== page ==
Overall, Moody’s predicts that US GDP will grow at 4.1% this year.
Some volatility is expected to persist across the multifamily, hotel, and office asset classes well into 2022, according to new research from Moody’s Analytics.
“Hotel performance metrics took a hit from the Delta and Omicron variants throughout the latter half of 2021, and the future of property types like office and retail remains decidedly uncertain,” Moody’s analysts Victor Calanog, Jun Chen, and Todd Metcalfe. “Home price gains will likely moderate, but overall there is still a housing shortage in the US, which should forestall major downturns in residential prices.”
Overall, Moody’s predicts that US GDP will grow at 4.1% this year – a slowdown relative to last year, but still “the most robust growth rate on record” in more than 20 years. While economic growth hit a nearly three-decade record last year, higher overall demand mixed with supply chain issues to result in price pressure. And that, according to Calanog, equates to a tighter outlook for monetary policy: Moody’s predicts three rate hikes this year as uncertainty around infrastructure, the ongoing effects on the pandemic, and geopolitical tensions linger.
“In the realm of ‘accepted knowledge,’ there is a cliché that ‘real estate is an inflation hedge,” the trio write in their analysis. “That likely needs to be qualified by restating it as ‘some real estate could be an inflation hedge. Not all landlords are likely to be about to achieve the net revenue growth required to keep values from declining in a rising interest rate environment.”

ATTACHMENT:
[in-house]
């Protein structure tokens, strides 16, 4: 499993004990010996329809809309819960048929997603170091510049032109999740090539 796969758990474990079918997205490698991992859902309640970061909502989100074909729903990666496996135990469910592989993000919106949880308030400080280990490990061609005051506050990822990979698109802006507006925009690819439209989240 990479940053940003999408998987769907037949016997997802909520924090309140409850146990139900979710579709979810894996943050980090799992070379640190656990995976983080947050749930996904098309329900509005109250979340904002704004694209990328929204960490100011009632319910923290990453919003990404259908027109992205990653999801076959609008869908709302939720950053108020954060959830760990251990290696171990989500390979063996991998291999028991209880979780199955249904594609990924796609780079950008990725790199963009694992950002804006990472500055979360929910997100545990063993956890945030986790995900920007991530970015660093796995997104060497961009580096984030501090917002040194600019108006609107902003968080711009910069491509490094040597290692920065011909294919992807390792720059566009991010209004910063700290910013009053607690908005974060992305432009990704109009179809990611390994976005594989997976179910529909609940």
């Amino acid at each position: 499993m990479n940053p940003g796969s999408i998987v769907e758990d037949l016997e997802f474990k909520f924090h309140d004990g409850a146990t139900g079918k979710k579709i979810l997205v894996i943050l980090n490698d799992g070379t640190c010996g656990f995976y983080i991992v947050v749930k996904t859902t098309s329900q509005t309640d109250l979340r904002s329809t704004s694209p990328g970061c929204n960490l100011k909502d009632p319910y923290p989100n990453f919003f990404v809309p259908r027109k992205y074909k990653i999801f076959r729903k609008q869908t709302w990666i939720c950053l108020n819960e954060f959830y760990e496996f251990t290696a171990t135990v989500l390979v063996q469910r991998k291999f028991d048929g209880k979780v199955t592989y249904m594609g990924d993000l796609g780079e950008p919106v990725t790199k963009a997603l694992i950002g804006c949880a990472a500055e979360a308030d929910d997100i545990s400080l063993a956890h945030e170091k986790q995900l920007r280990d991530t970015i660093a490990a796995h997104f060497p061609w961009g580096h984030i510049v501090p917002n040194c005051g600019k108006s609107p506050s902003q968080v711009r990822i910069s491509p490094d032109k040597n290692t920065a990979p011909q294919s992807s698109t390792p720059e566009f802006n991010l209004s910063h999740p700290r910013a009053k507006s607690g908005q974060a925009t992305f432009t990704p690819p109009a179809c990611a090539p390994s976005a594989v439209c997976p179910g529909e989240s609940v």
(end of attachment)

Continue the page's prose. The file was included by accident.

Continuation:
While some multifamily and industrial landlords may be able to pass inflated prices through to tenants, the same is not likely to be true for owners of retail properties most impacted by e-commerce growth. Moody’s predicts the future will also be uncertain for Class B offices in cities where demand for physical office space has waned: “the longer we delay a full return to the office, the higher the chances that parts of our workforce will become permanently decentralized,” the firm’s analysts caution. Moody’s predicts office vacancy will remain above 18% for the next few years, but they have walked back prior forecasts predicting serious rent declines.
Another consideration? Tightly-priced assets, particularly in multifamily, where Moody’s predicts rents will stabilize. Moody’s predicts a “mild uptick” in multifamily deliveries this year, but notes that supply chain and labor issues will continue to derail projects. The firm’s current forecast calls for vacancies to remain flat.
“At this point in the cycle, demand outstrips supply in most markets, and short lease terms and non-sophisticated tenants make a strong case for the asset class being an inflation hedge,” the report notes. “But, if our economic forecasts come to pass about Treasuries going up by approximately 100 basis points over the next two years, and that translates to exit cap rates, the need for NOI growth on tightly priced assets gets amplified.”
The hospitality sector, which was hit particularly hard last year as Omicron and Delta variants derailed consumer travel plans, will see a slight improvement this year.
“The world has had two years to learn how to cope with the pandemic, and though the immediate future may remain volatile for hotel properties, it at least seems highly unlikely that the hospitality industry will once again need to deal with wide-scale international lockdowns comparable to early 2020,” Moody’s predicts.
And perhaps unsurprisingly, the industrial sector will continue to shine: subsectors like flex/R&D and warehouse/distribution have the strongest projected rent growth increases of the five core asset classes Moody’s analyzes.